• is diagnosed with primary, cytologically/histologically proven, unresected invasive HNSCC;
  • has at least one measurable lesion at baseline CT/MRI larger than 2 cm in diameter;
  • is eligible for and thus candidate for PT ± systemic therapy with curative intent (for locally advanced HNSCC);
  • has a life expectancy of at least 3 months;
  • is expected able to undergo and willing to participate in all study and clinical procedures;
  • due to the relation between HPV/p16-status and prognosis, treatment response and the experience that HPV/p16-positive patients seem more eager to participate in studies, inclusion of patients with known positive HPV/p16-status will be limited to 50% of included subjects (population prevalence: 25-60%) [66, 67];
  • has provided legal informed consent according to ICH/GCP and national/local regulations.

Exclusion Criteria

A potential subject who meets any of the following criteria will be (secondarily) excluded:

  • has known presence of distant metastases;
  • suffers from paranasal sinus, salivary cancer, or thyroid malignancies;
  • had prior chemotherapy within the last 3 years;
  • had previous surgical resection for the same disease;
  • had any prior radiotherapy to the head and neck region within the last 3 years ;
  • suffers any other prior (5 years) or current malignancy (except for basal/squamous cell skin cancer, lentigo maligna, surgically cured carcinoma in situ of the cervix, in situ breast cancer or incidental finding of stage T1a-T1b prostate cancer) or serious (psychiatric) disease at study entry that could affect the treatment, evaluation or outcome of current HSCC e.g. a Karnofsky Performance Score <60 / ECOG Performance Status >2 (left to the discretion of the PI entering patient in the study);
  • has uncontrolled diabetes mellitus resulting in a fasting hyperglycaemia ≥11.1 mmol.L-1 (≥200 mg.dL-1) at time of 18F-FDG PET-CT and rescheduling this investigation within the set time-window is not possible. The use of short-acting insulins within 4 h of the 18F-FDG PET scan is not allowed;
  • has evidence of infection localised to the neck in the 14 days prior to 18F-FDG PET-CT;
  • cannot undergo each baseline PET-CT investigations within 14 days and the start of PT;
  • underwent biopsy of tumour of lymph nodes in the 14 days prior to the PET-CT scan that could interfere with imaging (left to the discretion of the PI entering patient in the study);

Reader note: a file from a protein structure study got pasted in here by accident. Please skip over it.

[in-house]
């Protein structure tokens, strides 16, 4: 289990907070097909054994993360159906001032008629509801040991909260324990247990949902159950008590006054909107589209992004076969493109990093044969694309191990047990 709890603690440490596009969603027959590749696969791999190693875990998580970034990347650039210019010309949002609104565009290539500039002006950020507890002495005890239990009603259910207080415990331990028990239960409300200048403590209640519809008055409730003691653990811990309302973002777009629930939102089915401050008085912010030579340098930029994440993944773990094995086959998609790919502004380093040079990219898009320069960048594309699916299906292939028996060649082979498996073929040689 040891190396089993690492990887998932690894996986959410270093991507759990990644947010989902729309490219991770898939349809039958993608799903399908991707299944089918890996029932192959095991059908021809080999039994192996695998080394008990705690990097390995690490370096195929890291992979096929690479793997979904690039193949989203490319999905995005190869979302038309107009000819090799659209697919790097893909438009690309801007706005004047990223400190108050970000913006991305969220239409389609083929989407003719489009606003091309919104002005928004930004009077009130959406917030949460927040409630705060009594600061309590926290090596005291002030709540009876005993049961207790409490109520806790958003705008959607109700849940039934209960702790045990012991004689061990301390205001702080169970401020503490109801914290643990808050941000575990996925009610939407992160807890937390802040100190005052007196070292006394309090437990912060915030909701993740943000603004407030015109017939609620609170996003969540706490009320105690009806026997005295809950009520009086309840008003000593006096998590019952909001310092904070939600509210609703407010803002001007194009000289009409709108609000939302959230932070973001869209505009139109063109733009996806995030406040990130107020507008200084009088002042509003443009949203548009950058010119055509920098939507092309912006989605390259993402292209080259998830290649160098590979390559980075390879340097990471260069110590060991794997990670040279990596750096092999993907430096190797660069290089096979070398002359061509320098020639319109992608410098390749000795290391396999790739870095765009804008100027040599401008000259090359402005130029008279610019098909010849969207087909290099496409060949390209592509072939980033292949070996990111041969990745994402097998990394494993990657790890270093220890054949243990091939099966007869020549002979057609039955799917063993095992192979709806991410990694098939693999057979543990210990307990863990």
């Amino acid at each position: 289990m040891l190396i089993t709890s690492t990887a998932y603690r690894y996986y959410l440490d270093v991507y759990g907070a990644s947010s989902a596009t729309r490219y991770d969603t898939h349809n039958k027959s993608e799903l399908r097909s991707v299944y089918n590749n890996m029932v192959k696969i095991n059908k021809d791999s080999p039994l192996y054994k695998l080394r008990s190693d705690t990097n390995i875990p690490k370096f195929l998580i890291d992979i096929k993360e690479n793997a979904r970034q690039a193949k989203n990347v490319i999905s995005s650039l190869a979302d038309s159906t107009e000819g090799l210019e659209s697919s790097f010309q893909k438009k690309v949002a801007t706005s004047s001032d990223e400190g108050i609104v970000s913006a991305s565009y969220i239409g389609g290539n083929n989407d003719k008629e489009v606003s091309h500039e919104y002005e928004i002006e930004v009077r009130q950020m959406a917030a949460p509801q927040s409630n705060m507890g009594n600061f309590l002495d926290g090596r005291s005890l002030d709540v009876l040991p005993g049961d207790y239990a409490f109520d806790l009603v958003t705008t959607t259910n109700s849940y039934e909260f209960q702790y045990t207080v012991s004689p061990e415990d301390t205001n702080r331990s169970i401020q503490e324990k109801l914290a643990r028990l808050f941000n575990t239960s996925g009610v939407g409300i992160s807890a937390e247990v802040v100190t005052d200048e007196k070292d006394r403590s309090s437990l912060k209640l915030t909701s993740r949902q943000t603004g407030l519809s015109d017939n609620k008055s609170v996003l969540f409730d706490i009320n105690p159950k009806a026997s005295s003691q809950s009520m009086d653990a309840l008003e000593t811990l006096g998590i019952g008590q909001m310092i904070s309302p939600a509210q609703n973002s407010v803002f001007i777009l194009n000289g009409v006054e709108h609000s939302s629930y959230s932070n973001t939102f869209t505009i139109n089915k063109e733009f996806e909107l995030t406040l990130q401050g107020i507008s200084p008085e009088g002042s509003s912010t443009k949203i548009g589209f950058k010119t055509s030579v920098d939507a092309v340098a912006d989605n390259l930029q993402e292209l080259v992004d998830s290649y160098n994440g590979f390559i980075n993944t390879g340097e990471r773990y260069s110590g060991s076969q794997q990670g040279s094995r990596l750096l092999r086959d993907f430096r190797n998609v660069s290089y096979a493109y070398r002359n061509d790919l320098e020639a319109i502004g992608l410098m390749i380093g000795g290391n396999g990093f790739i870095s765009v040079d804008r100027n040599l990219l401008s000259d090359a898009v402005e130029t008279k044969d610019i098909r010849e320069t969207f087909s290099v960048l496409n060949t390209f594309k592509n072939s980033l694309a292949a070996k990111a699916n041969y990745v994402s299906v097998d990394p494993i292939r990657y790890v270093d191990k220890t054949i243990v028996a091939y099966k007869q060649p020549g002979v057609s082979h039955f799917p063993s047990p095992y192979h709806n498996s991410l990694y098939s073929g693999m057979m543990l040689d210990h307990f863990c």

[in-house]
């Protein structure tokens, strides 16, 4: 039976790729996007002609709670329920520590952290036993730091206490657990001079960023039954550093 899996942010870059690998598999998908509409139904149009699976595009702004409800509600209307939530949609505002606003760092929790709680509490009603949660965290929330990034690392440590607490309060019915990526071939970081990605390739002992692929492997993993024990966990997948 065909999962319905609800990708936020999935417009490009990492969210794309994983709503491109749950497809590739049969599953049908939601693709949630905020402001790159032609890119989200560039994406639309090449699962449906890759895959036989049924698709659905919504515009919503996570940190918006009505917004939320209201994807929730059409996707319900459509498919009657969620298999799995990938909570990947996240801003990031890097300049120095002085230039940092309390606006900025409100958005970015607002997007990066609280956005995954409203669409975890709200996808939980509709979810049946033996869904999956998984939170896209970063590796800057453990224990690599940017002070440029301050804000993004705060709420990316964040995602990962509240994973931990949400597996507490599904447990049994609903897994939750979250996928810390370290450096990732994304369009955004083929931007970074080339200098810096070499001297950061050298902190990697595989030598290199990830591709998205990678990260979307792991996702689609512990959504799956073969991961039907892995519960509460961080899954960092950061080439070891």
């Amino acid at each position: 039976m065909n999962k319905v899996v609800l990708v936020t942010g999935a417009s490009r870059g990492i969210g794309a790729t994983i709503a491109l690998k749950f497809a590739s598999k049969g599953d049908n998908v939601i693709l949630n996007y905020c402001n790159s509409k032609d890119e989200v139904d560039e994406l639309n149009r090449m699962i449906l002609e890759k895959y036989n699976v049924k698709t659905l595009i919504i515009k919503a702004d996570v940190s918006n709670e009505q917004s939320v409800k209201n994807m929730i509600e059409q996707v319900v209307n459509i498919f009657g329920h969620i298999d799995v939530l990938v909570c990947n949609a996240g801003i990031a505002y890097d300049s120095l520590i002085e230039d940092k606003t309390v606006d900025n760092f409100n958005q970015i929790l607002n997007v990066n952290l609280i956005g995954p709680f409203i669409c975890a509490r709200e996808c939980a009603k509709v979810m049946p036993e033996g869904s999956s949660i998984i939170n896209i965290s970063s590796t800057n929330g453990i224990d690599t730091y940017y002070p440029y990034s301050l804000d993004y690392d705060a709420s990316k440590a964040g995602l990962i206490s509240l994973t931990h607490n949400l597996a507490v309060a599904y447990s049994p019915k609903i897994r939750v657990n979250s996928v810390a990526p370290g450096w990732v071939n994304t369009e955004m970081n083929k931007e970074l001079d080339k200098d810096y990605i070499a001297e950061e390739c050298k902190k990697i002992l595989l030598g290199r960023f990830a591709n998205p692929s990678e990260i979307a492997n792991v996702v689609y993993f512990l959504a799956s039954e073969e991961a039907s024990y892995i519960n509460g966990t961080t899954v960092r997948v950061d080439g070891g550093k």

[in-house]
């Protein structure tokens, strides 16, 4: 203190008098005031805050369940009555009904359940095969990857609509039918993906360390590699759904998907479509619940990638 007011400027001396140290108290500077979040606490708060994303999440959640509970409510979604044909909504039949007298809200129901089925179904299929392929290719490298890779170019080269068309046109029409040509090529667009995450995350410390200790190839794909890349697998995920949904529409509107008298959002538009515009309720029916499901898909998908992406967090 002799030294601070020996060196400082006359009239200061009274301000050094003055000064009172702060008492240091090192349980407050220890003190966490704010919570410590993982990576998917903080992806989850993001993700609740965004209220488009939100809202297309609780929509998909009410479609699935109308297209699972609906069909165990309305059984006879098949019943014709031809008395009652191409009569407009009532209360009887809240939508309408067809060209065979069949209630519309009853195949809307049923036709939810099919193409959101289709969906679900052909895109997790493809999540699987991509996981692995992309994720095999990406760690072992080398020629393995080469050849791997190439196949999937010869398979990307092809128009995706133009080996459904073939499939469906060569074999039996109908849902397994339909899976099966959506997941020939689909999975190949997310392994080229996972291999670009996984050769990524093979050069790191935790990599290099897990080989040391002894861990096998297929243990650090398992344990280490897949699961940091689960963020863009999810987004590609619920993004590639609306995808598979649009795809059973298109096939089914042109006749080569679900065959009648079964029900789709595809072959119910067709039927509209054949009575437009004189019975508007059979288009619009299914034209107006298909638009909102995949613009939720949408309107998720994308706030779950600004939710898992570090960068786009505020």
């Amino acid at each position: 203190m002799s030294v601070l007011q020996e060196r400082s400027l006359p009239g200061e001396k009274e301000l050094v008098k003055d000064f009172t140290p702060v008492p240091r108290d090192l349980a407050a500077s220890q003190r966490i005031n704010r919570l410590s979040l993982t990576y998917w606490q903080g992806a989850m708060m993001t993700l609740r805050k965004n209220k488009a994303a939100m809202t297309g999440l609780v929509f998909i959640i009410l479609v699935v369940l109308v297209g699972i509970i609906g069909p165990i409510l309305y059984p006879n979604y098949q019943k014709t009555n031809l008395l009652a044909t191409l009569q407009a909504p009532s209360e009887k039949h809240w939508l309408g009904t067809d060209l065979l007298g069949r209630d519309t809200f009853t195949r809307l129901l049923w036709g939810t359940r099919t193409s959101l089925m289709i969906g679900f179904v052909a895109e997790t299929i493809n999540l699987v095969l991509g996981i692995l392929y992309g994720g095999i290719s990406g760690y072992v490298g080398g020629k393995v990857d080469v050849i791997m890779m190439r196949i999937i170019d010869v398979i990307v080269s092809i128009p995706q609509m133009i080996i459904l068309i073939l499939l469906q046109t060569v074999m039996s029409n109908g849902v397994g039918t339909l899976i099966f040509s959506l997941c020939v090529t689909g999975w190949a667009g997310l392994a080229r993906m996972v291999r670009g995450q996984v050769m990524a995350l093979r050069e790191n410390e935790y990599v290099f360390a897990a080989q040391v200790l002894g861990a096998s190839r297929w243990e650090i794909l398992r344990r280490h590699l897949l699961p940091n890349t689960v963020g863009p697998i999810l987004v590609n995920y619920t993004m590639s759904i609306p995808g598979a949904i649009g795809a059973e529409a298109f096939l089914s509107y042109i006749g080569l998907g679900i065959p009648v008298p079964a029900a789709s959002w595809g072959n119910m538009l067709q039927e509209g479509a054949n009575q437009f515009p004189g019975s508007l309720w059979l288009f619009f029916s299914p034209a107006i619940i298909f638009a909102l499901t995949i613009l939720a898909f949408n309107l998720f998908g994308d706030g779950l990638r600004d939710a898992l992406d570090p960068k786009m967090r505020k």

• is unable to tolerate lying supine for the duration of a PET-CT examination;
  • is known pregnant/lactating at time of PET-CT. A negative test is not obligatory;
  • specific for activation PET-CT: is scheduled to be treated in Gantry-2 (nearest to PET-CT scanner), is mobile and in case of multiple beams, only patients irradiated with a maximum angle between two beams of 90º are eligible;
  • suffers from (severe) claustrophobia. Low dose benzodiazepines are allowed;
  • has a history of allergic reaction or hypersensitivity attributed to compounds of similar chemical or biologic composition to 18F-FDG or 18F-FAZA (extremely unlikely);
  • is known with a condition resulting in high radiation sensitivity (e.g. ataxia telangiectasia, Nijmegen Breakage Syndrome, DNA LIG4-deficiency, Fanconi anaemia [68]);
  • has a known adequate renal function (creatinine clearance ≥60 mL/min/1.73m2).
  • is not proficient in the Dutch or English language or has access to unbiased translators that can aid in the study procedures or clinical questionnaires;
  • is unwilling or unable to provide legal informed consent (e.g. incapacitated adult), a serious (mental) condition arises, which questions persistence of informed consent, or withdraws (part) of his/her informed consent;
  • in case a patient already participates in another imaging study (especially when involving additional ionising radiation such as CT-imaging), the cumulative (radiation) burden should be discussed with the PI; Participation to other than routine PT schemes (paragraph 4.4) is not an exclusion criterion per se and should be evaluated case-by-case by the coordinating investigator.

Gender Eligibility: All

Minimum Age: 18 Years

Maximum Age: N/A

Are Healthy Volunteers Accepted: No

Investigator Details

  • Lead Sponsor
    • Leiden University Medical Center
  • Collaborator
    • Holland Proton Therapy Centre
  • Provider of Information About this Clinical Study
    • Principal Investigator: Dennis Vriens, MD, PhD, Dennis Vriens, MD, PhD (Study Coordinator) – Leiden University Medical Center
  • Overall Official(s)
    • Dennis Vriens, MD, PhD, Study Chair, Leiden University Medical Center (LUMC)
  • Overall Contact(s)
    • Dennis Vriens, MD, PhD, +31715297709, D.Vriens@lumc.nl